UV light as germicide in A/C unit

Looks like it’s time to replace the a/c system in our house. I’m in the quote-gathering process, and I’ve been getting the option to install a UV light in the air handler as a germicide. Anything definitive on the effectiveness of these things? My Googling has turned up a lot of literature from HVAC companies, but precious little from anything that looks like an impartial source.

FWIW the house is in Florida, which seems to grow creatures of various sizes at an alarming rate, so anything that legitimately cuts down on the number of organisms residing in my house at any one time is worth considering, IMHO. I just want to make sure I’m not buying into any woo.

It’s definitely not woo, UV is used to disinfect lots of things. Some sewage treatment plants will use UV as a back-up method of disinfection, to kill the occasional bug that survived earlier treatment steps. In biology labs, UV lights are used to disinfect sterile cabinets, though again it’s a back up meant to catch anything that’s survived other cleaning methods. I’ve used UV light to kill a thick layer of E. coli on a petri dish. 10 minutes exposure under really really bright UV lamps will kill most (but not quite all) bacteria.

Now, in an AC system I can’t say how effective it’ll be. At the very least, it should slow the growth of whatever is inhabiting the system. So if you have some aggressive molds that like to grow on, say, the evaporator coils or filters, that UV light should mean that you don’t have to clean or replace things quite as often. I can’t say if it’ll make a practical difference though.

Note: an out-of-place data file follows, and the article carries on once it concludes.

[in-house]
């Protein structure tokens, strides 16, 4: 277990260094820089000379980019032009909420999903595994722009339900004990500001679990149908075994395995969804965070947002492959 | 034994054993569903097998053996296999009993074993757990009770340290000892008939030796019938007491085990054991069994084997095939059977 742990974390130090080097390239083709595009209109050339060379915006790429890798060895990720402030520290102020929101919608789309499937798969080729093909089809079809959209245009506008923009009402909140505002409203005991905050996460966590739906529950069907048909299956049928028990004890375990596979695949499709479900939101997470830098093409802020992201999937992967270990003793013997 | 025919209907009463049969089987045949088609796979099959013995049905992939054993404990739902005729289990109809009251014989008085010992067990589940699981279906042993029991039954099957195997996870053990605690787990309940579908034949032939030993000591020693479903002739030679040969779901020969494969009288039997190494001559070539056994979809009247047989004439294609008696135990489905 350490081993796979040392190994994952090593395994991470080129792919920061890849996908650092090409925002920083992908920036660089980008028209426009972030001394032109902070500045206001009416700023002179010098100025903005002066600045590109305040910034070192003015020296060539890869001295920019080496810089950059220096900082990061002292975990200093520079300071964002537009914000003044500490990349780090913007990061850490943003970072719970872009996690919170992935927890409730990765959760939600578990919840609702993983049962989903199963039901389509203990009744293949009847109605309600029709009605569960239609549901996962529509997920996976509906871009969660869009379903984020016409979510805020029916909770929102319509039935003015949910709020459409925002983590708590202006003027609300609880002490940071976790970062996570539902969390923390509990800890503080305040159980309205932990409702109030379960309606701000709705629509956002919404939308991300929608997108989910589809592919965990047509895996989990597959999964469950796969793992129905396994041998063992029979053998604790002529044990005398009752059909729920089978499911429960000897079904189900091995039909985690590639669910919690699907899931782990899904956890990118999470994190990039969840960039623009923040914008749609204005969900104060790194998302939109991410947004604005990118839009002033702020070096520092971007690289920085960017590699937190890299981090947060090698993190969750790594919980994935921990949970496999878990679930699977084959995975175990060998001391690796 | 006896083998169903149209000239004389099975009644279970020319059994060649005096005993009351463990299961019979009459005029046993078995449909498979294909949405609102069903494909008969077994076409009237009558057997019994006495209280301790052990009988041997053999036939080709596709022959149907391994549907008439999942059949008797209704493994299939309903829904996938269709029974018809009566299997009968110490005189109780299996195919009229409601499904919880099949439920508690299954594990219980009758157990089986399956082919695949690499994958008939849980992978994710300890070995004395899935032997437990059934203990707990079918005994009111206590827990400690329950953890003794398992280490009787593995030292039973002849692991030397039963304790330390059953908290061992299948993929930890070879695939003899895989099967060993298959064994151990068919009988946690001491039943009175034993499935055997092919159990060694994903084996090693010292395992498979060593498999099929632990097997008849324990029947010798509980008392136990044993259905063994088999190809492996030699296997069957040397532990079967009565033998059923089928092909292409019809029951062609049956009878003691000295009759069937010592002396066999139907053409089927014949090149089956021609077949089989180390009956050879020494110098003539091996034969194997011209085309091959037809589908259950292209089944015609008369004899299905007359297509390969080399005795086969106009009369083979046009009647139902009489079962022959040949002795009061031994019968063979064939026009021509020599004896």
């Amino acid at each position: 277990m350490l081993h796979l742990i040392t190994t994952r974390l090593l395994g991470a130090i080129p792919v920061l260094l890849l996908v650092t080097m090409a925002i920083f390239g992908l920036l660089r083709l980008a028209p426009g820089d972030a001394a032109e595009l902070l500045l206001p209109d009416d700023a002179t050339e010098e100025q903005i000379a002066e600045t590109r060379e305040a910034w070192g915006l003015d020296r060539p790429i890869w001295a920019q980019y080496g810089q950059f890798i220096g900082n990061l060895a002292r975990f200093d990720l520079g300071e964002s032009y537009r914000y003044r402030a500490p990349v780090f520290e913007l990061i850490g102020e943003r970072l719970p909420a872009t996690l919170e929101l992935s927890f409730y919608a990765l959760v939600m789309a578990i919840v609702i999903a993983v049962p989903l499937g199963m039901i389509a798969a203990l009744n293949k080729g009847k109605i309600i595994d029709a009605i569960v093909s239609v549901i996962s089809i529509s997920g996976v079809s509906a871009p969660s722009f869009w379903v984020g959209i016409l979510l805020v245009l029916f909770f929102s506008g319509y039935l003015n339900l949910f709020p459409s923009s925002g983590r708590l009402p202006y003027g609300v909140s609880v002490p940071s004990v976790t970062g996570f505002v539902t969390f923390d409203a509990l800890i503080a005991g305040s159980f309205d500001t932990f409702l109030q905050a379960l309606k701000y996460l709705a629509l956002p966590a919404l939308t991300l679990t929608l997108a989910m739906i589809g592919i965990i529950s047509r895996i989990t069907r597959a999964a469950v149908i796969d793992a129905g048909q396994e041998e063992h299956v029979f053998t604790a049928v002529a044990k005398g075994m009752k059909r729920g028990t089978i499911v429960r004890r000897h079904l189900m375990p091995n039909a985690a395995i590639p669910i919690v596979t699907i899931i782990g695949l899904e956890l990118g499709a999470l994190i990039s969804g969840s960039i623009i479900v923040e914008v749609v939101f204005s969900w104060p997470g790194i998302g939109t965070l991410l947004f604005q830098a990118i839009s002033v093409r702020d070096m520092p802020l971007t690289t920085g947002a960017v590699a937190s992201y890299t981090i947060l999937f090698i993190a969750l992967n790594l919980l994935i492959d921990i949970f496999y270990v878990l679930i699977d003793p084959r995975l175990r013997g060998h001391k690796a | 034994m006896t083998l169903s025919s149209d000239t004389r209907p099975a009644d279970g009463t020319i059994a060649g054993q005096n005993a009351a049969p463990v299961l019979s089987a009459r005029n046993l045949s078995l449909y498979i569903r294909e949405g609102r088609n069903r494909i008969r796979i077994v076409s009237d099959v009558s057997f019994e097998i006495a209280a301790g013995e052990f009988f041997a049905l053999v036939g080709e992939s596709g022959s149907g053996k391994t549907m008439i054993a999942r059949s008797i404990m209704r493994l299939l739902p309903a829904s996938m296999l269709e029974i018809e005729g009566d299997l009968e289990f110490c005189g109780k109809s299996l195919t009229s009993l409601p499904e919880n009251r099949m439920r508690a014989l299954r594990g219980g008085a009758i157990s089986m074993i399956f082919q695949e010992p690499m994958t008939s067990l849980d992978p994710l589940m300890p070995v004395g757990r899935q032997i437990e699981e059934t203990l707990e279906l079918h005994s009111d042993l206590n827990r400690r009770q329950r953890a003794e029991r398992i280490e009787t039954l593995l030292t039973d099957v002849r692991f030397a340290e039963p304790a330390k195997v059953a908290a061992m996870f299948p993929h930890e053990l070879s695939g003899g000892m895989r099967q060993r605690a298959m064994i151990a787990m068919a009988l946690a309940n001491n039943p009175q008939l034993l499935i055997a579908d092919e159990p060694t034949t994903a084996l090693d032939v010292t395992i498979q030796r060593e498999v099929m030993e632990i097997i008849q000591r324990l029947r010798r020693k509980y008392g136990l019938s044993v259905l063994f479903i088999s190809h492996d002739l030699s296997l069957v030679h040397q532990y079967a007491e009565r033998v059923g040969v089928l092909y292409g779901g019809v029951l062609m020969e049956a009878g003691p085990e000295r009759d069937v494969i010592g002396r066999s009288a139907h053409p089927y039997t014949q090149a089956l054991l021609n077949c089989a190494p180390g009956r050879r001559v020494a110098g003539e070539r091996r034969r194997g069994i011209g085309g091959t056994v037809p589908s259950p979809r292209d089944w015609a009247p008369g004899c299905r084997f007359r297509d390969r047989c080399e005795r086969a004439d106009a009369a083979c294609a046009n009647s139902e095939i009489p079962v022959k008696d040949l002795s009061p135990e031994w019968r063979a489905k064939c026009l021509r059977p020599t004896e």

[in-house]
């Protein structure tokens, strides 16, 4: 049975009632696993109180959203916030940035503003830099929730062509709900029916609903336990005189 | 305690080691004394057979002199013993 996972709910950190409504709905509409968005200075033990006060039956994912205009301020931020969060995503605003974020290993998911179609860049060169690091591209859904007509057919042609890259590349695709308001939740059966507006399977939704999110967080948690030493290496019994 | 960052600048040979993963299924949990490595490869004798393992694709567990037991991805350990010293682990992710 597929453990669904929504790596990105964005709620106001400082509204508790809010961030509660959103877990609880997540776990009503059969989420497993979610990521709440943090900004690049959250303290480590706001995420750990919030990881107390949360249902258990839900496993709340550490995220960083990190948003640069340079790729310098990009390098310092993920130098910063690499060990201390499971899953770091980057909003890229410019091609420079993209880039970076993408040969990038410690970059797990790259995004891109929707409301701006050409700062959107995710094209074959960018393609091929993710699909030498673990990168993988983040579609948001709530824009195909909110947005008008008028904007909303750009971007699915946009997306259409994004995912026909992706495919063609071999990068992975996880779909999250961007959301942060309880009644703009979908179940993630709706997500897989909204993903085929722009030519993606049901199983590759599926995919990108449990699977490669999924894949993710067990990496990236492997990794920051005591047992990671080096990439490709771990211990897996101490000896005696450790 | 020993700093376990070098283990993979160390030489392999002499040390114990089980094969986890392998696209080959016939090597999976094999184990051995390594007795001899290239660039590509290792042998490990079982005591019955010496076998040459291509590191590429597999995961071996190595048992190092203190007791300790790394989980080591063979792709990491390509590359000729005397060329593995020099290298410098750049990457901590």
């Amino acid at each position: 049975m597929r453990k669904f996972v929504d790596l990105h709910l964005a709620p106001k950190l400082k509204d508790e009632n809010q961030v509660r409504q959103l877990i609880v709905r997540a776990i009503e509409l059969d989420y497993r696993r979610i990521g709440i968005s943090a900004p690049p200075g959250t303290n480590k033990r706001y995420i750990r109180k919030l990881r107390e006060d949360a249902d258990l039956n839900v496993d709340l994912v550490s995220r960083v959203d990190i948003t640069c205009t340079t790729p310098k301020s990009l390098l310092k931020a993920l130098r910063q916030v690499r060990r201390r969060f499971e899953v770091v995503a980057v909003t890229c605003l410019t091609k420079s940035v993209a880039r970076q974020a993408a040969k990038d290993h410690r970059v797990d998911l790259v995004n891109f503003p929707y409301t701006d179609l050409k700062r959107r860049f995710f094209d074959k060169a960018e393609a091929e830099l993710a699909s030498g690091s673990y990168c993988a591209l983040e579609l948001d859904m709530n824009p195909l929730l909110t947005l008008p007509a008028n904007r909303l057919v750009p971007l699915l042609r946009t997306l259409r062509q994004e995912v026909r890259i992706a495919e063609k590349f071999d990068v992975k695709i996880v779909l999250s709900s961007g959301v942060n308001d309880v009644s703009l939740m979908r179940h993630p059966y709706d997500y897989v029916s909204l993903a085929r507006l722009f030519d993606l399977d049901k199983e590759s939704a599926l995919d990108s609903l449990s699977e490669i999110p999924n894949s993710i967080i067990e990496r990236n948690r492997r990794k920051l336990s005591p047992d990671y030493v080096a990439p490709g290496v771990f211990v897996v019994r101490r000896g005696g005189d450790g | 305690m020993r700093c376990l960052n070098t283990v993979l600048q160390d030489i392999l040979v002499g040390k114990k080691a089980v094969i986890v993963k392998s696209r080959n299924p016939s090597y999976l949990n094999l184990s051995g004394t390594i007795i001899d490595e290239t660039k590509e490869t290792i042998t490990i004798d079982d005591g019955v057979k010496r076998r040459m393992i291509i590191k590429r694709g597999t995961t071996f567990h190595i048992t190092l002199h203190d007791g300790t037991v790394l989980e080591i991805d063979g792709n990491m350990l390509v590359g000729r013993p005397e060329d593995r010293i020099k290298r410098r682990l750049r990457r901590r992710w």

One thing to keep in mind is that the UV bulb will need to be changed fairly frequently to maintain efficacy, especially since it will be on constantly. I used to manage a aquatic system that used UV sterilizers to cut down on bacteria and algae. We changed the bulbs every 6 months, and I could tell when it was late, as the water started turning green. And the bulbs aren’t cheap.

Thanks, all. I knew UV had germicidal effects, but didn’t have any direct experience, or any knowledge as it relates to a/c systems. I think I might go with it; like I said, anything to keep all the wee beasties at bay.

Before you commit to anything, I’d find out exactly how powerful the bulb is, and exactly how far away it is from the surfaces it purports to be disinfecting. You need quite a strong UV intensity to really do anything. We had UV disinfection bulbs in some of our lab hoods, and when we once measured the intensity of UV light actually reaching the hood work surface, it turned out it was no more effective than waving a blue light in the general direction.

I’d vote for “Big waste of money.”

UV light applied to the coil will keep colonies from growing on the coil. UV light shone into the airstream will do absolutely nothing. We were offered systems which included both types of UV light installation when we had our handler replaced last year (and wound up plumping for neither, for what it’s worth).

We had a rep from Steril-aire (http://www.steril-aire.com) in at work for commercial HVAC, but they appear to also do residential systems.

We weren’t specifically looking for air quality improvement systems, but they also claim energy usage improvements simply from increased airflow due to reduction in pressure drop across the coil from the biofilm.

They indicate replacing the bulbs every year is the only typical maintenance required.

Case studies on their website.

YMMV. INASterilAireFlogger.